Toxic Talk of the Month – Omnivore’s Dilemma

This month, I present to you Omnivore’s Dilemma: A Natural History of Four Meals. This book not only earns my applause, but was named one of the ten best books of the year by The New York Times Book Review and The Washington Post following its publication in 2006. Written by U.C. Berkeley Professor of Journalism Michael Pollan, this captivating read chronicles the lengthy and process-intensive journey of food as it travels from the farm to the dinner table. Mr. Pollan has also been a contributing writer to The New York Times Magazine for about 30 years, and was named one of the top 10 “New Thought Leaders” by Newsweek in 2009, and one of the 100 most influential people by TIME Magazine in 2010.

Omnivore’s Dilemma brilliantly wrestles with issues of health, sustainability, the environment, and moral dilemma. It dives into the complexity of the food choices we must make, while providing an insightful history of the food industry. How some of our most beloved crops came to be number one is well explained.

In this book, Mr. Pollan actually demonstrates the difficulty of obtaining a single everyday meal by actually doing it himself…from scratch! That’s right; hunting, gathering, farming, and even evaporating bay water to get salt; always returning to the theme of today’s food industry and meal choices. After this book, you will no longer take your food for granted. You will also learn there are more ingredients in a fast food chicken nugget than an entire burger! This book is a very fascinating must read. Given Mr. Pollan’s background in journalism, he is able to deliver an interesting message while keeping the reader’s attention. For more on Michael Pollan and Omnivore’s Dilemma, visit Mr. Pollan’s website by clicking here.

To encourage future blogs of this kind, please join my blog site! Simply click “join this site” at the top right of this page, log into your account, and click “follow publicly.”  Thanks!

                                                                 Dr. Shahir Masri
                                                                 Environmental Health Scientist


Zika Virus – Severity & Extent of Outbreak

Origin of the Outbreak

The current Zika outbreak can be traced to Brazil. Brazil’s National Reference Laboratory confirmed the first cases of Zika in May of 2015. Unconfirmed cases in the country date back nearly two months prior, in late March.

Map showing geographic spread of current Zika epidemic (CDC, 2016).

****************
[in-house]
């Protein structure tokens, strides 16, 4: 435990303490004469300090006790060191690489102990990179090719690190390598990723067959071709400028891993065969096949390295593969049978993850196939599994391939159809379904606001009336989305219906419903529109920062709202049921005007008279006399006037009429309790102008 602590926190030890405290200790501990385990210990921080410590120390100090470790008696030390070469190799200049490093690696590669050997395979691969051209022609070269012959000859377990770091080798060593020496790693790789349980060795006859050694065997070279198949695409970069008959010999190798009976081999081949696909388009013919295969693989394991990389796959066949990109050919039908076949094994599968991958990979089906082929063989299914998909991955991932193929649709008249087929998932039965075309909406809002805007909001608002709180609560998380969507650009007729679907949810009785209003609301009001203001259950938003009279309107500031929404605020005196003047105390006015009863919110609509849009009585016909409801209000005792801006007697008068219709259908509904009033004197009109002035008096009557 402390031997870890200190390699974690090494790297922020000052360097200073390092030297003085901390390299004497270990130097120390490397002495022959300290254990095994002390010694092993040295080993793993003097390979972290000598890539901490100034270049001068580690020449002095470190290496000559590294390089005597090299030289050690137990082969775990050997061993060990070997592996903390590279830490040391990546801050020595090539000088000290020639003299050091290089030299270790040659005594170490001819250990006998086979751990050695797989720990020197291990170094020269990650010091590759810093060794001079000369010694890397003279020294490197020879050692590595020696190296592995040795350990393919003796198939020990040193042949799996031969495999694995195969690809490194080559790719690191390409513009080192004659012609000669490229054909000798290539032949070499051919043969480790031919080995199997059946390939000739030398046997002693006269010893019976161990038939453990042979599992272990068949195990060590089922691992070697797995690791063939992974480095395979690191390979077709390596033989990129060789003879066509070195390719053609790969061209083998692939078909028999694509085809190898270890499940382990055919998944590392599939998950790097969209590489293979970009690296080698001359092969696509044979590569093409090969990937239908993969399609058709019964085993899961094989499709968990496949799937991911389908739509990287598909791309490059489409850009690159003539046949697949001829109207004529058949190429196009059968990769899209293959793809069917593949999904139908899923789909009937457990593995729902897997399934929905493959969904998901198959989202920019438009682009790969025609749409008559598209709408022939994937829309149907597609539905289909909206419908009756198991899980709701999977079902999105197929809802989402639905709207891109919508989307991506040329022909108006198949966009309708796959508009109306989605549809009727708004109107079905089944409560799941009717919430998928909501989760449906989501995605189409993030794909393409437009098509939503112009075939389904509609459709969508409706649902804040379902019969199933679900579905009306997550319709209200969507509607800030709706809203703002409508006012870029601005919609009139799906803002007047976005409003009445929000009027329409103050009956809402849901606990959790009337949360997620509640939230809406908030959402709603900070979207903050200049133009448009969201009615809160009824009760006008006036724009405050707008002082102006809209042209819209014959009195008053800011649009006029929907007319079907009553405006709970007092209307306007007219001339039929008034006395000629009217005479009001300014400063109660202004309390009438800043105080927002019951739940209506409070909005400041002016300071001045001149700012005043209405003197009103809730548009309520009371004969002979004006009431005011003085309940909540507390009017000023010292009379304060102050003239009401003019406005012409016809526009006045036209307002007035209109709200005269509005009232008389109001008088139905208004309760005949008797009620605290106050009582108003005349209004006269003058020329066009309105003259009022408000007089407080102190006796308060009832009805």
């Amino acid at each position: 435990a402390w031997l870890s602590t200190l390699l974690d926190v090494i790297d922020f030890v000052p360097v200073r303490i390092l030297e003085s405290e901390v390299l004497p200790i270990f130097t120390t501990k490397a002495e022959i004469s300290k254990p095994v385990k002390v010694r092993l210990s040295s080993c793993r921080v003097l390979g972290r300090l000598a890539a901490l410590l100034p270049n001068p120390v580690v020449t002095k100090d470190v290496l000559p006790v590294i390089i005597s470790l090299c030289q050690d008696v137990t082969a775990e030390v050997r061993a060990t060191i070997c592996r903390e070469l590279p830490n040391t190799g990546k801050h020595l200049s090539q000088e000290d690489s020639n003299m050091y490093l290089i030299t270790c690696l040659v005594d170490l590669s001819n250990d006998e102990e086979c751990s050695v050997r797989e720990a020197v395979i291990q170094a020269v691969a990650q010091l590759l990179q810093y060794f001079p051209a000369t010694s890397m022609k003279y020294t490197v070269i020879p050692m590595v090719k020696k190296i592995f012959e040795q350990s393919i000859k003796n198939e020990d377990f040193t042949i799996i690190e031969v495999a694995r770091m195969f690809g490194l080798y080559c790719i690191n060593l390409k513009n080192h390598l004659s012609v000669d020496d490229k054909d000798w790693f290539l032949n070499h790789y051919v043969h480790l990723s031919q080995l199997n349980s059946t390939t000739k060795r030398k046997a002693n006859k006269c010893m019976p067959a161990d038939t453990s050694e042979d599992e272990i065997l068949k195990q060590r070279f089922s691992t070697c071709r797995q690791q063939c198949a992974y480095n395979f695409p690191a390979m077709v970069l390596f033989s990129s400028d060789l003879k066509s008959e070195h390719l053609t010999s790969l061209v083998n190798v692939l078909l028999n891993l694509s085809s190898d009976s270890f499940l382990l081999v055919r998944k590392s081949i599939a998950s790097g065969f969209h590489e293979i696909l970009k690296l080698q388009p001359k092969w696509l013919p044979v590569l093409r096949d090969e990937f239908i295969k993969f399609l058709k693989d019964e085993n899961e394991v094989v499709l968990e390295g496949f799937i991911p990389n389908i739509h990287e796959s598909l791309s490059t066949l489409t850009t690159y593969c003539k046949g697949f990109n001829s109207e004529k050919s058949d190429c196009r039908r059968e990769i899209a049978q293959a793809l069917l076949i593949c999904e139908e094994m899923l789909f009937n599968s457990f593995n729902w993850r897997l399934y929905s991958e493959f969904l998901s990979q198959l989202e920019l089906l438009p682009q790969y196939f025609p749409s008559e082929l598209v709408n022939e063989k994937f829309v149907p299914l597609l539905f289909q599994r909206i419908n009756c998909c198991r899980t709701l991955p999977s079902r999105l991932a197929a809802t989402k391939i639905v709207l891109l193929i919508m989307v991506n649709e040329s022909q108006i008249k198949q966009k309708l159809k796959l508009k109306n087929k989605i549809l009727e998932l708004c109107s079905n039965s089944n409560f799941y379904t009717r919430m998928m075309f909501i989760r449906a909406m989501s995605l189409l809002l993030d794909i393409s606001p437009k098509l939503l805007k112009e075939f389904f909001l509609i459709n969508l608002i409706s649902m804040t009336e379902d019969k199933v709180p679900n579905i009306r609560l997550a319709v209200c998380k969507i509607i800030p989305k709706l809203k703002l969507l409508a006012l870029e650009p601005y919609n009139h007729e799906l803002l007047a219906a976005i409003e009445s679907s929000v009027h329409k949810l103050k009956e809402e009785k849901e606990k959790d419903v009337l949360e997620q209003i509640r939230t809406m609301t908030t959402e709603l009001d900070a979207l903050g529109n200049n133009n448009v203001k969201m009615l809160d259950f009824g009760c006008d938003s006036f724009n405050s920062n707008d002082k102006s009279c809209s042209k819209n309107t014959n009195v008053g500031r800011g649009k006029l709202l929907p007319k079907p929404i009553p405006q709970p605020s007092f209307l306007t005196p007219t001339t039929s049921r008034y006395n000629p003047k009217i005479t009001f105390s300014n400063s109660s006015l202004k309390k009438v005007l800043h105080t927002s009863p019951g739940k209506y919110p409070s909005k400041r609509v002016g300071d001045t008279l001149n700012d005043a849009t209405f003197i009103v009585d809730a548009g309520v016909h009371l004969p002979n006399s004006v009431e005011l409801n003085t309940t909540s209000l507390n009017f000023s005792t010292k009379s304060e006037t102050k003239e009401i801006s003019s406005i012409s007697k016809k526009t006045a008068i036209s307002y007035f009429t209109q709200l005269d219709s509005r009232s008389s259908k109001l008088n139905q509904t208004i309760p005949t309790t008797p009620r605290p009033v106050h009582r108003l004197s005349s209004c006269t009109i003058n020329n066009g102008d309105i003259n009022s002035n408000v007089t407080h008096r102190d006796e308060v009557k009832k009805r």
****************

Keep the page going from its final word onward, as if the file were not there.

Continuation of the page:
State of the Outbreak

Originating in Brazil, Zika virus has since made its way through nearly every country of South America and the Caribbean, reaching as far north as Mexico and the southern United States. As of yesterday, October 12th, Zika cases (people infected with Zika) in the U.S. totaled to 3,936 (up by 100 compared to last week). On the plus side, most of these were travel-related cases. Locally acquired cases remain much lower (128 cases) and have occurred only in Florida (Miami-Dade County). What does this mean? It means while Zika has touched all 50 states, people are still only “getting” Zika elsewhere. The exception is for sexual transmission, which is responsible for less than 1% of total cases thus far. Other countries with reported Zika outbreaks include several countries in Oceania and the Pacific Islands, and a single country in Africa (Cape Verde) and Asia (Singapore). The U.S. Centers for Disease Control and Prevention has issued travel notices for these areas, including special guidance for those traveling to south Florida.

Pregnant Women with Zika

Currently in the U.S. there have been 878 pregnant woman reported with “any laboratory evidence of possible” Zika infection, according to the U.S. Centers for Disease Control and Prevention. Yes, this number is astonishingly high given total U.S. cases. But keep in mind, these are “possible” infections. The number is likely inflated by a high number of mothers visiting hospitals and the inherent delay before tests can be confirmed. Perhaps more noteworthy are the 23 babies with confirmed birth defects. This number reflects birth defects among live newborns in the U.S. infected with Zika either before or during birth. Because we don’t know how many infected newborns do NOT have Zika, we can’t identify the true rate of birth defects. But we can get a crude idea of birth defects per “possible” infected pregnancy, which comes to just over 2.5%—a low proportion at least!

Keep in mind there remains no vaccine for Zika, so if you’re pregnant or otherwise want to reduce your risk of contracting Zika virus, heed the travel warnings mentioned above!  

To encourage future blogs of this kind please join my blog site! Simply click “join this site” at the top right of this page, log into your account, and click “follow publicly.”  Thanks!

                                                         Dr. Shahir Masri
                                                         Environmental Health Scientist 


Zika Virus

As you all know, a virus called Zika has created a major epidemic, having even spread to the U.S. In this blog, I’ll highlight a bit of general info about Zika virus, including health effects and transmission. In my next blog I’ll return to Zika, touching on further points of interest.

A Brief History

Zika virus is nothing new, in fact identified as early as 1947 in a monkey in Uganda. Researches quickly identified mosquitos as a carrier, and not long after discovered the first human cases of the virus. What is new, however, is the occurrence of large-scale Zika outbreaks. The first large Zika outbreak in humans occurred as recently as 2007, in the Pacific Island of Yap. According to the World Health Organization, only 14 human cases of the virus existed prior.


The virus is mostly transmitted via infected mosquitoes (Aedes mosquitos). With that said, as of 2008 sexual transmission has also been documented. We also know that mothers can pass the virus to their children either through transplacental transmission or during delivery.  Blood transfusion represents another possible mode of transmission, although in the U.S. the virus currently poses a low risk to the blood supply according to the U.S.Centers for Disease Control and Prevention (CDC).

Health Effects

The most common symptoms of Zika virus are fever, rash, joint pain, red eyes, as well as muscle pain and headache. Many people infected with Zika, however, do not develop symptoms or will only have mild symptoms, lasting just several days to a week. Severe health affects do also exist. These mostly include birth defects; most notably microcephaly, in which a baby’s head is smaller than expected. Often this is accompanied by a smaller brain that may not have developed properly. Other problems with in-utero development include eye defects, hearing loss, and impaired growth. According to the CDC, evidence suggests that “Zika virus infection in a woman who is not pregnant would not pose a risk for birth defects in future pregnancies after the virus has cleared from her blood.” This is at least good news!